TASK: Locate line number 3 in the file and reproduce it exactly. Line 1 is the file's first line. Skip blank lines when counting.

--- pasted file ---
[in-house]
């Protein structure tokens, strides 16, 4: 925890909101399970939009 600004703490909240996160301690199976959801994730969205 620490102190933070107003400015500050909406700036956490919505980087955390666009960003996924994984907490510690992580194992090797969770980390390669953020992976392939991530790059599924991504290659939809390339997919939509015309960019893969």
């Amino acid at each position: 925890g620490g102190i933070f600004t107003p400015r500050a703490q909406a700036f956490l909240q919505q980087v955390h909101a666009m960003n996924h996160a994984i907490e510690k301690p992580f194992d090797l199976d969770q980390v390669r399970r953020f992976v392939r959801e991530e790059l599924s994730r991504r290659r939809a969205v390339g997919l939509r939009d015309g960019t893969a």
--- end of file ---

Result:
């Amino acid at each position: 925890g620490g102190i933070f600004t107003p400015r500050a703490q909406a700036f956490l909240q919505q980087v955390h909101a666009m960003n996924h996160a994984i907490e510690k301690p992580f194992d090797l199976d969770q980390v390669r399970r953020f992976v392939r959801e991530e790059l599924s994730r991504r290659r939809a969205v390339g997919l939509r939009d015309g960019t893969a």